Till next time
Cheers
Anthony

A series of workshops is commencing in Sydney this weekend that deal with some of the most pressing issues of our time: globalization, surveillance and privacy, and genetic modification. Well worth attending. The flyer below has all the details.

Cheers

Anthony

Time at Hand workshop flyer

Book Review: Cancel the Apocalypse

CancelTheApocalypseYou could be forgiven for thinking that there is a dearth of good ideas and alternative thinking, to deal with the social, economic and environmental woes of the world. Only just recently I read how students in Economics at the University of Manchester were in a state of near rebellion, demanding that alternatives to free-market economics be also taught and discussed. On top of this the mainstream media (papers, TV and radio) are almost entirely dominated by large corporate interests. It’s little wonder we get few alternatives to the status quo.

But folks the good ideas and alternatives are definitely out there. A year ago, I reviewed Richard Murphy’s fabulous book The Courageous State. Now just recently I finished reading a book by Andrew Simms – Cancel the Apocalypse. Great title eh?

In essence, Andrew’s book is a response to the doom and gloom – how we can and MUST cancel the apocalypse. This is a book packed full of ‘ammunition’ against the basic ideas and concepts of neoliberal and free-market thinking as well as materialism. In parts I found it a little too drawn out and found myself saying “Ok Andrew, I get your point. Now can we move on?” I think he could have made the chapters smaller and divided it into meaningful sub-sections. But overall I think it’s well thought out and argued. I initially read a public library copy of this book, but I thought this book was so useful and important, that I should have my own copy. This is a book I will want to refer back to again and again. It’s also packed full of great references and leads to other works and research.

Here’s a taste of some of the things covered in the book:

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How many times do we hear people say “what can I do to change the world, to make it a better place? I’m only an individual”.  Well it’s often said that for things to change, first we must change. We underestimate the effect that transforming and changing our own lives has on people around us.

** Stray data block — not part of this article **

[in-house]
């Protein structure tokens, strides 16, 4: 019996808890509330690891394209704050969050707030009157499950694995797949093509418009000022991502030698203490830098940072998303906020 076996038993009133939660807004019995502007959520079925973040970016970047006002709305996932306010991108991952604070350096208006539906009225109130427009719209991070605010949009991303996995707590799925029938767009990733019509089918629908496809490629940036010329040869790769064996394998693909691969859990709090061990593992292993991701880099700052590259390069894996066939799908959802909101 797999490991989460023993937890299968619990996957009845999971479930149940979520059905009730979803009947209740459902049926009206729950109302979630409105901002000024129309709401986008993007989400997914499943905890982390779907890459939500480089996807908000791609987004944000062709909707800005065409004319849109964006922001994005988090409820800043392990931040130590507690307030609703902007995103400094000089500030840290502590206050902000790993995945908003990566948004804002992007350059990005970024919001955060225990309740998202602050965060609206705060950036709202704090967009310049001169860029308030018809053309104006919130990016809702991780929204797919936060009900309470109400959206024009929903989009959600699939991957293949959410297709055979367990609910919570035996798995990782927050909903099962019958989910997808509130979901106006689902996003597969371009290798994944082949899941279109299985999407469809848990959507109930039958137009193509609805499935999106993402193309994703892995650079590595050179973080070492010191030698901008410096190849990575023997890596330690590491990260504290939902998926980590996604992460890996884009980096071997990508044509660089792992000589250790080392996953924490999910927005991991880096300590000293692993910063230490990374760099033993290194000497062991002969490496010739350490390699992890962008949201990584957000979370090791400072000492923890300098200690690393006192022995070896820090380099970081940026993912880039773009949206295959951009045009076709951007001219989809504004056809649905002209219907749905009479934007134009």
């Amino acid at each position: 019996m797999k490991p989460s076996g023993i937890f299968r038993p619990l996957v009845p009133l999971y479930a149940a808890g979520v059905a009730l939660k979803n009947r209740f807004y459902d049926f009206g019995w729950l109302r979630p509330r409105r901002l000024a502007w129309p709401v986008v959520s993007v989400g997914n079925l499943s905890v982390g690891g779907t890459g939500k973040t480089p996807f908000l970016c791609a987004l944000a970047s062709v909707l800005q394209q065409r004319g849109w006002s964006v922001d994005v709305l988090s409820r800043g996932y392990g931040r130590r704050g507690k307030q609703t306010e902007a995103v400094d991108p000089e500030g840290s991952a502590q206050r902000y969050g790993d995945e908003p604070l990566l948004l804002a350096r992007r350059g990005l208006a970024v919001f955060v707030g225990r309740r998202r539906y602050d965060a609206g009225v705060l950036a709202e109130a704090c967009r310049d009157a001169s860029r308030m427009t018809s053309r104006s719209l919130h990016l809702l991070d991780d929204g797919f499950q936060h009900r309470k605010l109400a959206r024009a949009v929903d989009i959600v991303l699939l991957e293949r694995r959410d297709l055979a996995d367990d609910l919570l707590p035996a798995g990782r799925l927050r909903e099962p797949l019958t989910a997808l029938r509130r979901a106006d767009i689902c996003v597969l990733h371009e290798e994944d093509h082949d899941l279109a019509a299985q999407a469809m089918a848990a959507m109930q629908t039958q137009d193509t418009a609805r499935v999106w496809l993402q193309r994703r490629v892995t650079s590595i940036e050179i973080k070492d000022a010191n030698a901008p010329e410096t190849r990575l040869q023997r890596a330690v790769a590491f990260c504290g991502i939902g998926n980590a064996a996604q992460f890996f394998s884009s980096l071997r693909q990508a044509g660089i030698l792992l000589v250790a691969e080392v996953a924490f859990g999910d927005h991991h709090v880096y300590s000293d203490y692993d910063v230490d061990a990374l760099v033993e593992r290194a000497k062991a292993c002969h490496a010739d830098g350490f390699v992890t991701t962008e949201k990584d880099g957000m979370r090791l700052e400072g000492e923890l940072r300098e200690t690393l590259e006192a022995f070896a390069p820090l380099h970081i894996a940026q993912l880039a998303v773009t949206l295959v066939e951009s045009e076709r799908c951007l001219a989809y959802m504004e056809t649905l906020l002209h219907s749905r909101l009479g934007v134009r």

Be The Change is a seminar that I think will move people in that direction, providing both inspiration and practical ideas for people to use in their lives. For those of you who can make it along to the dates below,  I strongly urge you to make the effort, as it promises to be an inspiring and thought-provoking day.

Gavina and I were involved with Fr Charles Ogada back in 2011, when we helped sponsor a water tank and bore system for his community. This water project delivers water to over 5,000 people and is as we speak, being expanded to deliver water to surrounding districts.  Fr Charles has since that time, also helped build a school and small orphanage for his district. There’s no stopping this guy. The other speakers, Dr Ron Farmer and John Fitzgerald are also not to be out-done, bringing much experience and wisdom from their respective backgrounds. For that reason I encourage you all to join us in Sydney (or Melbourne and Brisbane).

Check out the flyer below, which links to their website, where you can view a short video on the presenters and register for the seminar. And please do pass this information around. Let’s get the wheels moving!!

Anthony

Seminar_Flyer

 

 

 

 

 

 

Why do the banks own most of our money?

"I warn you, Sir! The discourtesy of this bank is beyond all limits. One word more and I—I withdraw my overdraft."  Cartoon from Punch Magazine Vol. 152, June 27, 1917

“I warn you, Sir! The discourtesy of this bank is beyond all limits. One word more and I—I withdraw my overdraft.” Cartoon from Punch Magazine Vol. 152, June 27, 1917

The following is a letter submitted to The Guardian, in response to an editorial. It’s probably the strongest argument I’ve seen for the nationalisation of banks. Most people I’ve met don’t like banks or bankers, but I think most of us have come to accept them as almost a ‘necessary evil’. I think we really need to ask ourselves and our leaders some hard questions.

Why are private banks and financial institutions allowed to have so much control over our money supply?
Banks lend out money at interest to us, but why couldn’t the government exercise this function without charging interest and cut out these ‘middle-men’?

I know that a number of economists have been arguing for some time, that governments which have control of their own currency (such as the U.K., The U.S., Australia, NZ and Canada) should be able to create/lend money into the system to create jobs, build infrastructure and deal with much of our poverty – that in fact all this talk of austerity is just another con-job on the population. Australian economist, Bill Mitchell, has a site which discusses and promotes the idea that sovereign governments should use their power to create money, to ensure full employment in the economy. I’ve put down links to a number of his posts at the bottom of this post.